How DCV Unlocks Element-Level Data

Image capture is just the starting point for DCV, which ultimately provides insights into the accuracy of installation of each individual element. DCV tags every element in CAD, BIM and shop drawings and then verifies that they are installed in line with the project’s defined tolerances and standards. It breaks down silos of information between project participants to create a common, measurable standard for construction for quality, performance, schedule, speed, conformance and engagement in fixing errors.

The Metrics Element-Level Data Enables

Just as the FICO scoring system many financial institutions use when evaluating whether to grant a loan encompasses multiple components—including repayment history, types of loans, length of credit history and an individual’s total debt—the performance score for fieldwork accounts for multiple factors. Based on an analysis of data from more than $10 billion in U.S. commercial construction projects, SiteAware has created a scoring system for fieldwork that takes into account three key metrics driving the success of a construction project: mitigation, installation progress and trade accuracy. This performance score allows for a normalized view in which the performance of a single trade or project can be measured over time and compared against benchmarks and peers.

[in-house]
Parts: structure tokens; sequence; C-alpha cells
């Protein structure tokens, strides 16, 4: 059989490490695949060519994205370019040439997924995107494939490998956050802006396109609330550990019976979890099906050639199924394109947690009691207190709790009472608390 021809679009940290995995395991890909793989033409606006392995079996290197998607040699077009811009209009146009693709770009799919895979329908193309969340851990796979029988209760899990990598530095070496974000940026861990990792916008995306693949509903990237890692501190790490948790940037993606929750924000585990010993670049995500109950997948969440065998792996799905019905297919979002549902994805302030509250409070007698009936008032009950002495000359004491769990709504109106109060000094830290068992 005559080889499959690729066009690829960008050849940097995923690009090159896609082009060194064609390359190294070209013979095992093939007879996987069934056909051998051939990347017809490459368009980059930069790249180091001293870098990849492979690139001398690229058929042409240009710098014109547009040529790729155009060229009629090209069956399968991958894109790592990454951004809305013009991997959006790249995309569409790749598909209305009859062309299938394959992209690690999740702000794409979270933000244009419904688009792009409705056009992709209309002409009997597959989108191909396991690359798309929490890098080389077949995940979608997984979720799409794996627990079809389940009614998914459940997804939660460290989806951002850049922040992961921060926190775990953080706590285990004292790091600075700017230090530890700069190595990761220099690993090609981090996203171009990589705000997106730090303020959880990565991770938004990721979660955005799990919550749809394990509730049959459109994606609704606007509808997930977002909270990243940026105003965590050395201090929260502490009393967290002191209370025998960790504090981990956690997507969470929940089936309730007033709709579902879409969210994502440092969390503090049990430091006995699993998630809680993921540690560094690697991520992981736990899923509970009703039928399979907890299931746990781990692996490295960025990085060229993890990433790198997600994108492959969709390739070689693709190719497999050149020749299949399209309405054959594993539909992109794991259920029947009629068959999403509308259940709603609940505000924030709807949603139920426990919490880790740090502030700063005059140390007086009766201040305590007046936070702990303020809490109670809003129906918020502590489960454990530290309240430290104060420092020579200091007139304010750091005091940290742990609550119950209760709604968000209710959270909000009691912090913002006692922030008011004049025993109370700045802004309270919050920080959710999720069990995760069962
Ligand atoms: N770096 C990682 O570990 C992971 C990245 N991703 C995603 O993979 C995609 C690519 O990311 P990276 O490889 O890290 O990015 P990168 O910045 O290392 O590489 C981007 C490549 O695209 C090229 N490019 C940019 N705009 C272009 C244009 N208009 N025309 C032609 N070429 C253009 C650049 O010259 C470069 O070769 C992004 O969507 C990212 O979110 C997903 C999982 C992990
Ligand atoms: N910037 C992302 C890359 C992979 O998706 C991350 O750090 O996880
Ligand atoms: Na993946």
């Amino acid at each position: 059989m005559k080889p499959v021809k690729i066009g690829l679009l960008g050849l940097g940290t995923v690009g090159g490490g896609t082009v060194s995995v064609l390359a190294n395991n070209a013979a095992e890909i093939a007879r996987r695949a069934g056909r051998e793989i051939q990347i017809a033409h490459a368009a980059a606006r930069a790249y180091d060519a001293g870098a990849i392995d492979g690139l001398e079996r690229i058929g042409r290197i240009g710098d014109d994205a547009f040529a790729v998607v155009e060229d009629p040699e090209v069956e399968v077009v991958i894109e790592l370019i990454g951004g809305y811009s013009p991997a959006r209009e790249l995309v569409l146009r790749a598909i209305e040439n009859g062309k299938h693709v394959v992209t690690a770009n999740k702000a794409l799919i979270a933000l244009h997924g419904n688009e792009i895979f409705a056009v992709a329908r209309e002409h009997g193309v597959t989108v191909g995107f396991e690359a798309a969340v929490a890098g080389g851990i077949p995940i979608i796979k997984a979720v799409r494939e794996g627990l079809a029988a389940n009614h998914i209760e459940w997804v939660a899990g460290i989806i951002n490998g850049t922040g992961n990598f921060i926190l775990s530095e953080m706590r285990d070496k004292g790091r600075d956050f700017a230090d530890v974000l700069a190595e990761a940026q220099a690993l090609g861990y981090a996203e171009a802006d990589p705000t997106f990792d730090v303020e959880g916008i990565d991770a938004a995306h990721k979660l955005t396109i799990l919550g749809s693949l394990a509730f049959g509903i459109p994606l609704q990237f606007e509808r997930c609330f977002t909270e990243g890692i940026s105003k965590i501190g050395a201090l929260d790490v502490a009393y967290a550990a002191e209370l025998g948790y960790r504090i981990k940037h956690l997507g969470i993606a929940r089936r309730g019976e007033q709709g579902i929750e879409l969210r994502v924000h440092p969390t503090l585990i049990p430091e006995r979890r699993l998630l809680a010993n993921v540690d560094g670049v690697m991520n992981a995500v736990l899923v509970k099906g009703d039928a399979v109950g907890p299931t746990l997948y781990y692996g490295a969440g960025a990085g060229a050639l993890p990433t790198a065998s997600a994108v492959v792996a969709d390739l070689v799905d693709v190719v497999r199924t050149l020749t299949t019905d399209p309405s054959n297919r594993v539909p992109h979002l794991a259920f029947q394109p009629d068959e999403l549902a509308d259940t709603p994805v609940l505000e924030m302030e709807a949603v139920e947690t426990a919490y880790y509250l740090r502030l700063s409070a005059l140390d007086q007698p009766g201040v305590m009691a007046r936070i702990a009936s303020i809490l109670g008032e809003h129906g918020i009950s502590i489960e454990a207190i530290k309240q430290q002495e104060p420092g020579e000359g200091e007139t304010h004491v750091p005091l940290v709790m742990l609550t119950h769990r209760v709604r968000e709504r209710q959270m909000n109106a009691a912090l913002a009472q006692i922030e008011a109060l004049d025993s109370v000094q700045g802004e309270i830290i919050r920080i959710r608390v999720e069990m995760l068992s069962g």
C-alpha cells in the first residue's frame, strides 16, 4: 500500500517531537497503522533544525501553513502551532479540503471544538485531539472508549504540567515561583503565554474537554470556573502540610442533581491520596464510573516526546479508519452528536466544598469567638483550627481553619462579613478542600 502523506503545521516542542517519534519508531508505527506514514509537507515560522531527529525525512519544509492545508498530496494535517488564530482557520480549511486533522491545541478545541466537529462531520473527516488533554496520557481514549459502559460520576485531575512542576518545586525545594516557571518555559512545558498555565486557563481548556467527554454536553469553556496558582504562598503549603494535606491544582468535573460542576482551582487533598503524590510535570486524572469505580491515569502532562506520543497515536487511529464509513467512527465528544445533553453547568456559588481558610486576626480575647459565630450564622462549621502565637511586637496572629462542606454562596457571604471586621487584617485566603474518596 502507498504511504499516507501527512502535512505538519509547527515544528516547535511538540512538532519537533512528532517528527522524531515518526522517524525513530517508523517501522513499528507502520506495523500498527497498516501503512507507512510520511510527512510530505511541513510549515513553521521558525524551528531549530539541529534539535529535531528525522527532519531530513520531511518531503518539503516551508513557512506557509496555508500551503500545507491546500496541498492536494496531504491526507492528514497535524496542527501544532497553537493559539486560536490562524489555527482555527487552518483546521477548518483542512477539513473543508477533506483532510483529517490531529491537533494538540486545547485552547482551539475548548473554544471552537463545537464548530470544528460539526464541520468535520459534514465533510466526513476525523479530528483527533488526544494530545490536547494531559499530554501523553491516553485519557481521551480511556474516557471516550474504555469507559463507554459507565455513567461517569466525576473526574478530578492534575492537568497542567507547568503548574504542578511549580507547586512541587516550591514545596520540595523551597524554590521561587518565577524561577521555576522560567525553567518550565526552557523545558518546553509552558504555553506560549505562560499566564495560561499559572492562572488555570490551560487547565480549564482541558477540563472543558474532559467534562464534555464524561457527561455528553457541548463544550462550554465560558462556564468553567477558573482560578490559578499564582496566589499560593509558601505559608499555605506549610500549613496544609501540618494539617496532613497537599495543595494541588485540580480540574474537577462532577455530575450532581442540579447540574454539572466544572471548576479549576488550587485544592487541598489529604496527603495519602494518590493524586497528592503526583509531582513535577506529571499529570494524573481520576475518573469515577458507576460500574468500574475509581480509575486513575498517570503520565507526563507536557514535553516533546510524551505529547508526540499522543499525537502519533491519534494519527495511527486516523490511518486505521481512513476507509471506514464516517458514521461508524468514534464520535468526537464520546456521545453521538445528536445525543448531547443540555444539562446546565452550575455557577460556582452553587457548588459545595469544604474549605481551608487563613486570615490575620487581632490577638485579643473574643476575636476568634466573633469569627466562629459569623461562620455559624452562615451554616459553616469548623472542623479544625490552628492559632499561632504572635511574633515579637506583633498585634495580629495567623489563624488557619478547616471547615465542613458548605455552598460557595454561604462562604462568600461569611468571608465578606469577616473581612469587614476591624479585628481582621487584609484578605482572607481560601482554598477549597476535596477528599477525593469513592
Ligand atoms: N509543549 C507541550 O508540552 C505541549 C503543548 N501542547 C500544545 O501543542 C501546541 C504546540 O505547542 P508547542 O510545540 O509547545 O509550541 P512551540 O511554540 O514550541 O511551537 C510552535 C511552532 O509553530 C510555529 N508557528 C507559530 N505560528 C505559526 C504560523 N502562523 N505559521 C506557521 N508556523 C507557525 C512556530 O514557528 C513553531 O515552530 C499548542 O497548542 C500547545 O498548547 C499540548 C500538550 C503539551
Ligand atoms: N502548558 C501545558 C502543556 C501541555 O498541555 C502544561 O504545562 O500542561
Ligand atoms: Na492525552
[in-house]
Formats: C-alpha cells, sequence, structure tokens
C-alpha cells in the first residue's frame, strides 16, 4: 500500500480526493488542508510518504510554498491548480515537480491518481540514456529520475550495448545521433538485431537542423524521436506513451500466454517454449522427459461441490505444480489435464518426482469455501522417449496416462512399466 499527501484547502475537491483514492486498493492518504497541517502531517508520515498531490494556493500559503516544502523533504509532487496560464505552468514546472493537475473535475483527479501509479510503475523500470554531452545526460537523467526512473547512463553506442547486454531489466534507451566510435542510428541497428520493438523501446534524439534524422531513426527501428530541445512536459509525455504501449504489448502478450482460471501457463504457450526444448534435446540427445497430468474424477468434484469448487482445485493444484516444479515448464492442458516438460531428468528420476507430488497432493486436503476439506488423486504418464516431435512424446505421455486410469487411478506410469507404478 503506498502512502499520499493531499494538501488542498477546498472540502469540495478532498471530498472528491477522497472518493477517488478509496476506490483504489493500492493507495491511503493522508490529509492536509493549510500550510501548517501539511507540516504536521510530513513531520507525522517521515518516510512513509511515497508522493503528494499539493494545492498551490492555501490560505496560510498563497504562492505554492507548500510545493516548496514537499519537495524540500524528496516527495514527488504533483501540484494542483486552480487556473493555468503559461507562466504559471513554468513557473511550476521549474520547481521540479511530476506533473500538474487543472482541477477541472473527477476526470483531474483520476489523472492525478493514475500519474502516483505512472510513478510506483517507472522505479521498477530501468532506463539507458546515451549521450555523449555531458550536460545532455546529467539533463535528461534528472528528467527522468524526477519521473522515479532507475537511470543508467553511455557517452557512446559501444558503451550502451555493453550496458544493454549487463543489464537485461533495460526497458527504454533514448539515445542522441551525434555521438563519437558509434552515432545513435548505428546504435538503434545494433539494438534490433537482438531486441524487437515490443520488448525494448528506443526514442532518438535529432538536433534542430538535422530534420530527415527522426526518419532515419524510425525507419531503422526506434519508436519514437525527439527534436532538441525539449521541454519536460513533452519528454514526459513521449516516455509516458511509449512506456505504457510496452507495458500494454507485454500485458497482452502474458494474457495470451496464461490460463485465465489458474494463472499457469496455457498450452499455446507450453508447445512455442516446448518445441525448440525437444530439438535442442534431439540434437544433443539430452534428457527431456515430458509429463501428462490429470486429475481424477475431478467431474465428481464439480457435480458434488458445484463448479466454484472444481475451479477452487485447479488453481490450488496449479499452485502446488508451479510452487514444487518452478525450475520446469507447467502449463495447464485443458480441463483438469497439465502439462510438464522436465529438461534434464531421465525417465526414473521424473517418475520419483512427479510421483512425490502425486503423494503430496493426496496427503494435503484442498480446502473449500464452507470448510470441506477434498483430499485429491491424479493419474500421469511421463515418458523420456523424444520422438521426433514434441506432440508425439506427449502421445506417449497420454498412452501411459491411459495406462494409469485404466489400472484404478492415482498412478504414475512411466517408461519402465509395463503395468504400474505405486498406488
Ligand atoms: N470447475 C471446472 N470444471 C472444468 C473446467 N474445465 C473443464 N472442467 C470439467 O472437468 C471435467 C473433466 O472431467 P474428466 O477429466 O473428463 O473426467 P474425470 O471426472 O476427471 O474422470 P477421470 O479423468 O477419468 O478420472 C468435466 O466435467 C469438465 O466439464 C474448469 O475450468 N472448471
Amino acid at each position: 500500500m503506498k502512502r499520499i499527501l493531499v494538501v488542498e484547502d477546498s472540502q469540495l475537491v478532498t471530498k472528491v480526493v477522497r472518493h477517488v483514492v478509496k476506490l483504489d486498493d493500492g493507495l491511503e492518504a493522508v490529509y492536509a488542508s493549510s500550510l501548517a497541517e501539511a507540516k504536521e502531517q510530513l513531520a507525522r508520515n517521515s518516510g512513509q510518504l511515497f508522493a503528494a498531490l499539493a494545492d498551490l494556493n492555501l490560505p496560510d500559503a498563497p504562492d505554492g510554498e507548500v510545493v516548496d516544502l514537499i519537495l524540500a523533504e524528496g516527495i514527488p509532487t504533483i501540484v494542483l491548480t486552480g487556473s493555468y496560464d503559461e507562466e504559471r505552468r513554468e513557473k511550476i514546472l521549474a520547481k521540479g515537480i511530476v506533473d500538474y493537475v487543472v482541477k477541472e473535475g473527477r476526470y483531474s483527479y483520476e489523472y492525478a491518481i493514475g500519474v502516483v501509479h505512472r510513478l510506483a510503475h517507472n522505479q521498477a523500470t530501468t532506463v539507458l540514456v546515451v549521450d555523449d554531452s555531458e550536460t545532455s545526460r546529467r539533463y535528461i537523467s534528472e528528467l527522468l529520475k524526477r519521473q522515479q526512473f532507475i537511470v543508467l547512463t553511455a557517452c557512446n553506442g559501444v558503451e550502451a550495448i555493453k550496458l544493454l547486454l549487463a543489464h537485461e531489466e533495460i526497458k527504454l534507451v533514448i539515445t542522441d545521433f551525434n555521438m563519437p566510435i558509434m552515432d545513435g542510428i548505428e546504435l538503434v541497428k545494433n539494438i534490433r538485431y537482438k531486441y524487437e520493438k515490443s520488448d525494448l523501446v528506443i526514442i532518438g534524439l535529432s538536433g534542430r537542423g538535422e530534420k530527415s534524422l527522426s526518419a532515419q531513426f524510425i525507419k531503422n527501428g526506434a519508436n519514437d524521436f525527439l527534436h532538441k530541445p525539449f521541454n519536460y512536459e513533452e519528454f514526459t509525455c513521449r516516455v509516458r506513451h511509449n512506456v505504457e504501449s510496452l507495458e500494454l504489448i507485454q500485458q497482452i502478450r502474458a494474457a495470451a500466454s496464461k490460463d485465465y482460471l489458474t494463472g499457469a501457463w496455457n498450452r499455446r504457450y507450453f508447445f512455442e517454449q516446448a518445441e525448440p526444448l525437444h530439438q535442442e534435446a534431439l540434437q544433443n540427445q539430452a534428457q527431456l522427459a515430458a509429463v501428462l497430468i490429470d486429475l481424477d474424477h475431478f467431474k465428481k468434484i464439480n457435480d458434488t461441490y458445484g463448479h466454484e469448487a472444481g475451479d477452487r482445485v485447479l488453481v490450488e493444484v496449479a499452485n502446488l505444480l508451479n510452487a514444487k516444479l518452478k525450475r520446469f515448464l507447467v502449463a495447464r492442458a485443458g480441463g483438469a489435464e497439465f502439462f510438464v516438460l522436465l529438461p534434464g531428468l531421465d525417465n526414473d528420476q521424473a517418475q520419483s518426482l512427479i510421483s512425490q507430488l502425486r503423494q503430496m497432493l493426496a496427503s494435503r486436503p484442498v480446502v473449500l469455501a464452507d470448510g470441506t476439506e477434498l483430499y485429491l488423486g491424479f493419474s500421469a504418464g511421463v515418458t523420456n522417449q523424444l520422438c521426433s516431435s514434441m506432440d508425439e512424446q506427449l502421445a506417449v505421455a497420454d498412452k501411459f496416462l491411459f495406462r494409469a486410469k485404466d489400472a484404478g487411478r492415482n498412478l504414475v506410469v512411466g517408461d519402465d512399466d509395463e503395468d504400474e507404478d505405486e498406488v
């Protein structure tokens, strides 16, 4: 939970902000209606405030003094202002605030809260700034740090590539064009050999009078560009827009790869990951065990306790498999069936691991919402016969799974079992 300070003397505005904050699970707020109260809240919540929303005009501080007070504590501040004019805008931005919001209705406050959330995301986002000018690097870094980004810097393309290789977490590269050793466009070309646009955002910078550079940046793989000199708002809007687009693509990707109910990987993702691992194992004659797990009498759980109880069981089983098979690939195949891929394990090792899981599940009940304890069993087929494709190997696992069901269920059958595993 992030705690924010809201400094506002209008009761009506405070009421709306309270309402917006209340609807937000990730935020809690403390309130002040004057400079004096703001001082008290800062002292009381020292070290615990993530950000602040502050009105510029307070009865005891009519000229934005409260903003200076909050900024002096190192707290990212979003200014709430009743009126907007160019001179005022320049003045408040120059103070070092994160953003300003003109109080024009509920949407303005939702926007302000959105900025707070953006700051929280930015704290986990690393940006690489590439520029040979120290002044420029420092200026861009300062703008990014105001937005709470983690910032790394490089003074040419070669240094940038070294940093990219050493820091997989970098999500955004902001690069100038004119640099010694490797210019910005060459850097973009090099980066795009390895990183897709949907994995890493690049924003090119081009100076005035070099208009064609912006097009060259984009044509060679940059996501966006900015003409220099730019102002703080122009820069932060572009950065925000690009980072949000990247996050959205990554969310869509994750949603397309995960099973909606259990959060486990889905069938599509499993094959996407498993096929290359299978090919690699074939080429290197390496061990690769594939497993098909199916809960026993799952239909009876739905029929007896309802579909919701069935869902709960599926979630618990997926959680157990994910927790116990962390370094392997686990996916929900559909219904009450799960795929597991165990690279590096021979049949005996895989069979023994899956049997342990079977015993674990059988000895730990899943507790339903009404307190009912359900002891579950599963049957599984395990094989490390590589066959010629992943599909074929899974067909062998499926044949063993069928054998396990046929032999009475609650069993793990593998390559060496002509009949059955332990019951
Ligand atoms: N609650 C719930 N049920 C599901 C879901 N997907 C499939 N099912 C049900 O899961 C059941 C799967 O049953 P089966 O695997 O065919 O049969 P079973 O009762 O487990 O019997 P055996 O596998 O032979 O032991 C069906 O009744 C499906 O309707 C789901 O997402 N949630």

• Mitigation A measure of risk mitigation that reflects the percentage of observations that have been treated.
  • Installation progress The percentage of elements in the plans that have been installed, indicating the amount of work in progress (WIP) remaining in the last shift prior to a pour.
  • Trade accuracy The percentage of elements initially installed within defined project tolerances (referred to as First-Time Quality in many industries).

Picture the Performance that Emerges from the Data

Consider what you could do with element-level data that covers each trade on the jobsite. For example, data reveals that the industry overall has a performance score of 86.82%, which shows that concrete pours begin with 13% of the elements at risk. Two-thirds of that risk, nearly 9% of all planned elements, consists of elements not yet installed at the beginning of the shift when concrete is being poured.

Using the performance rating, we found that exposure to risk varies among the type of project: 17.5% of elements on commercial jobsites are exposed to risk, compared to 11.3% for multifamily and 26.4% on low-rise residential.

What does this mean for the industry? Performance metrics that can be applied to any construction project create a standard that businesses can measure, track and enforce across trades, clients and project portfolios.

That’s just the beginning. Learn more about the power of element-level data in our report, “A New Foundation for Construction Data.”